Fritz Tucker, Zeteo Associate Editor
[One in an ongoing series of posts. For the full series see Zeteo is Reading.]
18 July 2013
A new documentary “The Act of Killing” about the anti-communist genocide in Indonesia was just released. An article in Gawker describes some of the making of it:
Director Joshua Oppenheimer had Indonesian gangsters stage reenactments of the mass killings they took part in during the 1965-1966 anti-communist purge, which left an estimated half million people dead, complete with their own scripts, elaborate costumes and special effects. The glee with which the aging killers re-live the days they strangled victims, coldly shot them as they begged for their lives, raped their daughters before burning down their homes, etc., conveys the horror of the real events more engagingly than any eyewitness testimony, without exploiting the victims’ suffering.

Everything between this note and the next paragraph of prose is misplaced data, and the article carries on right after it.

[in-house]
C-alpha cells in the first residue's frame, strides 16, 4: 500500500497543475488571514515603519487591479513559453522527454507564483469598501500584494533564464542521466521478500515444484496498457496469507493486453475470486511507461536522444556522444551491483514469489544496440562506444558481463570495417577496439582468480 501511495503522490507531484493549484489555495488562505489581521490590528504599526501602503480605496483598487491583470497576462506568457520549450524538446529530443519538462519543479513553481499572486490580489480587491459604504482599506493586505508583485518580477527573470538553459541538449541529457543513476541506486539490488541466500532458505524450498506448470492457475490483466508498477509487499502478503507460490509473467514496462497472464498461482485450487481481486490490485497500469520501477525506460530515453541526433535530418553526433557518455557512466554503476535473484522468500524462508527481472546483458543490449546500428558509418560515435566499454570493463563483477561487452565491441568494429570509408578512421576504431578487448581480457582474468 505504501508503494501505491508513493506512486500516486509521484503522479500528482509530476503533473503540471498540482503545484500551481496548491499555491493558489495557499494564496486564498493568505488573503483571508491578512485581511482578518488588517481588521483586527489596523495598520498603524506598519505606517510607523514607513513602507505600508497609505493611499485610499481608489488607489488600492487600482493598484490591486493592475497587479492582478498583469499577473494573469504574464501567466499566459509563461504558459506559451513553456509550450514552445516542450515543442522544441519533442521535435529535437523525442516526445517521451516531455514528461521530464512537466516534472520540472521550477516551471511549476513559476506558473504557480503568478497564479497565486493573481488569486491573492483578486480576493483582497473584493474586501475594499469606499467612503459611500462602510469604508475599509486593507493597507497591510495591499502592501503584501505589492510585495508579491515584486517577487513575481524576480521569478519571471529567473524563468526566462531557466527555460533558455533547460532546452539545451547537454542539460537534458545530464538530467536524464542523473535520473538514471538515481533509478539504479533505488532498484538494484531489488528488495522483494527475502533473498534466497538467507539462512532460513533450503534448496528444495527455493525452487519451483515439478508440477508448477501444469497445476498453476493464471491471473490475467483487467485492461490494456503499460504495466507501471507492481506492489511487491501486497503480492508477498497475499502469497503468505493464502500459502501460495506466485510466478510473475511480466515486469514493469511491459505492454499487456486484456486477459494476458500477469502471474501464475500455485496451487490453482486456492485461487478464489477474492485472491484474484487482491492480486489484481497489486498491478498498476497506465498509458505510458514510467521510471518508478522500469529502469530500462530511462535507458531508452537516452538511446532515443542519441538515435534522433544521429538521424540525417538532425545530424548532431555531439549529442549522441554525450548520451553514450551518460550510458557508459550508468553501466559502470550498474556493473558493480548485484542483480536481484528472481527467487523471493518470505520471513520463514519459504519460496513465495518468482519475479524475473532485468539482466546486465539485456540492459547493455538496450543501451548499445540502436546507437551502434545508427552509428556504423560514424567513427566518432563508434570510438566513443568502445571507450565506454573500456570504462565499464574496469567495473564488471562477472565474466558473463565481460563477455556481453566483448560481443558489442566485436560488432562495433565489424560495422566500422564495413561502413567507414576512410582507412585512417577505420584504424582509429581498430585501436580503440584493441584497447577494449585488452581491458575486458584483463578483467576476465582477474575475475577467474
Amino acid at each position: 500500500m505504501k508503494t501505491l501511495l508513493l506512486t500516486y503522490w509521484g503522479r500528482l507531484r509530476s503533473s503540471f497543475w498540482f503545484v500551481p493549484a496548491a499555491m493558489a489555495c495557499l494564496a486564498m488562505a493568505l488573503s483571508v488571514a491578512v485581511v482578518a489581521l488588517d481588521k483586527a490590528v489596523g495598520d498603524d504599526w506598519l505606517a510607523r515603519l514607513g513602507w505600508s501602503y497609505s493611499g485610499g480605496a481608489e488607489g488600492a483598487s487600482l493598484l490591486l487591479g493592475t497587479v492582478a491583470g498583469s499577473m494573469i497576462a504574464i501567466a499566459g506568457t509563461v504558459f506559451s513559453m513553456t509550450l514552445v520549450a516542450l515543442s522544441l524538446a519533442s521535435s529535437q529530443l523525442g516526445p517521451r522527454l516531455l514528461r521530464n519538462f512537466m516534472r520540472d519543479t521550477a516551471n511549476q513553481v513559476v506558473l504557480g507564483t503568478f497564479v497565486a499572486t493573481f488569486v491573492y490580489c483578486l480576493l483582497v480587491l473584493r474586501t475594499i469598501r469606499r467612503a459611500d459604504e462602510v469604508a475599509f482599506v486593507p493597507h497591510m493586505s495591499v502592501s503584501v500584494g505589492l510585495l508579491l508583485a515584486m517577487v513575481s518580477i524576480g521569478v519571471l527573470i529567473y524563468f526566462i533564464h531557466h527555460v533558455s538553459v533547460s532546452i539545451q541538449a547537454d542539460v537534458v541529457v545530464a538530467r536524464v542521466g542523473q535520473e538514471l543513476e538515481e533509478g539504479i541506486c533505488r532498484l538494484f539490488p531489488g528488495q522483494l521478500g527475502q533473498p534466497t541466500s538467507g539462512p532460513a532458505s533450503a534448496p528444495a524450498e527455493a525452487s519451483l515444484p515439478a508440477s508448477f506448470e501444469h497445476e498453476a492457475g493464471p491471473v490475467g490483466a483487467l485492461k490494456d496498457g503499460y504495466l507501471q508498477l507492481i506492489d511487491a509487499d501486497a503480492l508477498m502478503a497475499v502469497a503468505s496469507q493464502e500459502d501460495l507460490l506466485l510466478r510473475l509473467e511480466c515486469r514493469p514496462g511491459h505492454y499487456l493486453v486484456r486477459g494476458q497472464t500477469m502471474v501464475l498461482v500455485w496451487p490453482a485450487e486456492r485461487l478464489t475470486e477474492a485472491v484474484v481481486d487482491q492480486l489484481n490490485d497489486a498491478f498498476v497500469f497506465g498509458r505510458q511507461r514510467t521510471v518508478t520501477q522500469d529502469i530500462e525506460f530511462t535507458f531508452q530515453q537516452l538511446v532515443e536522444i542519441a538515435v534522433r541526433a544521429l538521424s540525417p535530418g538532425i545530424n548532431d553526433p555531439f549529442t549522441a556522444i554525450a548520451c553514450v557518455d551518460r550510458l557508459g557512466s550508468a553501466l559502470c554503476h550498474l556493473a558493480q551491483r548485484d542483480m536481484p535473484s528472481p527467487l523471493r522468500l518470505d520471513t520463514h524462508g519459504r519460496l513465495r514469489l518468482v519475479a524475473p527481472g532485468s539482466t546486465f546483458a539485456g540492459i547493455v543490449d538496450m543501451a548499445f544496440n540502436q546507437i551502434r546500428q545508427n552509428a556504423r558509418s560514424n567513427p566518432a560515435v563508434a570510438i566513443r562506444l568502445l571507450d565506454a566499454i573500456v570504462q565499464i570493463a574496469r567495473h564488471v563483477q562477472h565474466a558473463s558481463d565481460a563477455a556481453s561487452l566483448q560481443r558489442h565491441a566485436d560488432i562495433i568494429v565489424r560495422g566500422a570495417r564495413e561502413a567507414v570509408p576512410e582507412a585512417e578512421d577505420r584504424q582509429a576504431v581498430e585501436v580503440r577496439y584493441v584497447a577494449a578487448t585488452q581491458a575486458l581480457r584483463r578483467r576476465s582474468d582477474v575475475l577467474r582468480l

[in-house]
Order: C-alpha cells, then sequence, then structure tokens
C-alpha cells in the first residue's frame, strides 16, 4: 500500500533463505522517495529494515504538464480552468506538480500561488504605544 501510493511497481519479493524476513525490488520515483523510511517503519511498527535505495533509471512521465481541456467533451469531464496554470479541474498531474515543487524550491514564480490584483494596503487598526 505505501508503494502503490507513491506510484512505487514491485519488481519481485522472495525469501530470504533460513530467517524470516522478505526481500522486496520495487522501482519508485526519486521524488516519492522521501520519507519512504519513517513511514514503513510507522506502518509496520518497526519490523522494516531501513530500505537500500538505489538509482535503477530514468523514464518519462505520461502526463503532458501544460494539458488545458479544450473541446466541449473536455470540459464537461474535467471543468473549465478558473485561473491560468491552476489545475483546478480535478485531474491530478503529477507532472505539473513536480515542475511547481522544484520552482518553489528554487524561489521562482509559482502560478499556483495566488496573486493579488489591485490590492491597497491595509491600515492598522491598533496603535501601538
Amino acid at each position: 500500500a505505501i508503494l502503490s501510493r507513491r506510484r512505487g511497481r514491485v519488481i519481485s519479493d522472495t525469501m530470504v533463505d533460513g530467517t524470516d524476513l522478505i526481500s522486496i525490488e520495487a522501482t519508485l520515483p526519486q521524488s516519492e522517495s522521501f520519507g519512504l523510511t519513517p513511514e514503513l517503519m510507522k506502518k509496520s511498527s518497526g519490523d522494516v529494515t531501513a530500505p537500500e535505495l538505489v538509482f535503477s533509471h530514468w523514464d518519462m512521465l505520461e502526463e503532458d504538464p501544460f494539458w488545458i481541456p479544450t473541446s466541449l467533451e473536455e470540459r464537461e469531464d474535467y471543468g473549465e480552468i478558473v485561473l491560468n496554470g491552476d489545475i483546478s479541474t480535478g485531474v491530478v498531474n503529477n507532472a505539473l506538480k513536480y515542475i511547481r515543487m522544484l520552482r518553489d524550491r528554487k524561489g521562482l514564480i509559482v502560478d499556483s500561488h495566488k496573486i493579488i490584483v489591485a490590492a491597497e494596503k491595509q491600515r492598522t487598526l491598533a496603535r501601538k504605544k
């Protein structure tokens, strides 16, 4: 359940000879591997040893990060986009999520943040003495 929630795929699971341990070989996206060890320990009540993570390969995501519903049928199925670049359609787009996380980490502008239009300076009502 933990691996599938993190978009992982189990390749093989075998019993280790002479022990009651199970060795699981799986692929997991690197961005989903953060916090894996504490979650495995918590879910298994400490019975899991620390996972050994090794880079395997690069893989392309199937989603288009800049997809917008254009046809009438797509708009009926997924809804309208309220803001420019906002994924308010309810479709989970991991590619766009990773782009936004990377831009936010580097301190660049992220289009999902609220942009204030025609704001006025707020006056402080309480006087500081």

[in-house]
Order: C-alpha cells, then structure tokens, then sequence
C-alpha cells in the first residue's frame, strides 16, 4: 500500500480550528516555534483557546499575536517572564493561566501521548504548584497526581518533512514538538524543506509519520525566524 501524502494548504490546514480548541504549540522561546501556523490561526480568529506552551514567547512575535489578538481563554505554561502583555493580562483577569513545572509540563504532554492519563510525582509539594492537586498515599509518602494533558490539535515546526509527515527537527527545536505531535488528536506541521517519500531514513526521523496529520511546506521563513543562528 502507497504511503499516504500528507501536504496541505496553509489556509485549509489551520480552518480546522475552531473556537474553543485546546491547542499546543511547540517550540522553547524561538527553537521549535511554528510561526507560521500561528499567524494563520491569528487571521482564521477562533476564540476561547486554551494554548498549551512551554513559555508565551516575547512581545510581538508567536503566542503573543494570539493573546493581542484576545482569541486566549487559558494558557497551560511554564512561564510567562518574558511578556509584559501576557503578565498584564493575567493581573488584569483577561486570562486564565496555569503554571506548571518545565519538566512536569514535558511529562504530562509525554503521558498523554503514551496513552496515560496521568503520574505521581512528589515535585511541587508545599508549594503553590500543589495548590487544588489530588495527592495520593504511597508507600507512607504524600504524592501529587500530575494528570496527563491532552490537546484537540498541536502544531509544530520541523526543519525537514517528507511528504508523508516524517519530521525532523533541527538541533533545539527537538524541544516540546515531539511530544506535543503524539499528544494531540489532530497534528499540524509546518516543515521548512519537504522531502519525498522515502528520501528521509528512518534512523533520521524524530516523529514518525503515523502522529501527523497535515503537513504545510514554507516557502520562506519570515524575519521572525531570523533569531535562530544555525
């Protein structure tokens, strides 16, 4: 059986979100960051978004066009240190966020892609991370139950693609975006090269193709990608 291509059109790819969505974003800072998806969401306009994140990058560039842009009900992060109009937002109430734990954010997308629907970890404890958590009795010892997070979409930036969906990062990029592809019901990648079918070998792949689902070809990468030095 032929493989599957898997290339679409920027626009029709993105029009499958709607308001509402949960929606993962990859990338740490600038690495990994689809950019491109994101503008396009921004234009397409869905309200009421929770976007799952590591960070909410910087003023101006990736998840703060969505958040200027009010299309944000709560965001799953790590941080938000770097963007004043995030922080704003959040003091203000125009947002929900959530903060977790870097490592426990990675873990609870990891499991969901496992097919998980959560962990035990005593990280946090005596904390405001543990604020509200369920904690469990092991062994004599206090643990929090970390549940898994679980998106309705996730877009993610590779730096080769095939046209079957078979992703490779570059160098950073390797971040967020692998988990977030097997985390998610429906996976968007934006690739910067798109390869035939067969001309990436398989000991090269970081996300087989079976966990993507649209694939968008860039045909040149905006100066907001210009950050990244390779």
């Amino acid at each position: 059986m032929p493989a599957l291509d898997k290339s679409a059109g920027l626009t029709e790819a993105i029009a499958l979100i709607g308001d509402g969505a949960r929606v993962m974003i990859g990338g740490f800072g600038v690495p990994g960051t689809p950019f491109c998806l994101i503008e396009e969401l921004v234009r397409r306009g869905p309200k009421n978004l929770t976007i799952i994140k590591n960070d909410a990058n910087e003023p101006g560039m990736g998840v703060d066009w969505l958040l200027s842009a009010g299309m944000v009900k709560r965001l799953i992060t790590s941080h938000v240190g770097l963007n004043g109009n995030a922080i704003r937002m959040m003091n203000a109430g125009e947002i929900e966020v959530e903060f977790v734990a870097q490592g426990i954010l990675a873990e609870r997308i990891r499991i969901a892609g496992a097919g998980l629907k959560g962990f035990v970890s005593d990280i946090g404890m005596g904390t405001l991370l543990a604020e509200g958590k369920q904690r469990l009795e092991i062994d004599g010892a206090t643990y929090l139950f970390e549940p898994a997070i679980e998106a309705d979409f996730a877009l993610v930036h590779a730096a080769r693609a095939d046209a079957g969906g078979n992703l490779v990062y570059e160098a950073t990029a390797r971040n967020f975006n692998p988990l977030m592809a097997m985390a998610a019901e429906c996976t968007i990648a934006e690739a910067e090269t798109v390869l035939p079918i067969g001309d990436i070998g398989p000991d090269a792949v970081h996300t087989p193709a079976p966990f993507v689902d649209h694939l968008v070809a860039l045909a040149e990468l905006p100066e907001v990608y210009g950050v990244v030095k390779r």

It reminded me a lot of a special I saw on Al Jazeera recently about gang-rape in Cambodia. At the 13:00 mark, there is an interview with a chronic gang-rapist who describes at length his behaviors, and seems to recognize that these actions are deplorable with very little cognitive dissonance, other than the fact that he is the one doing it.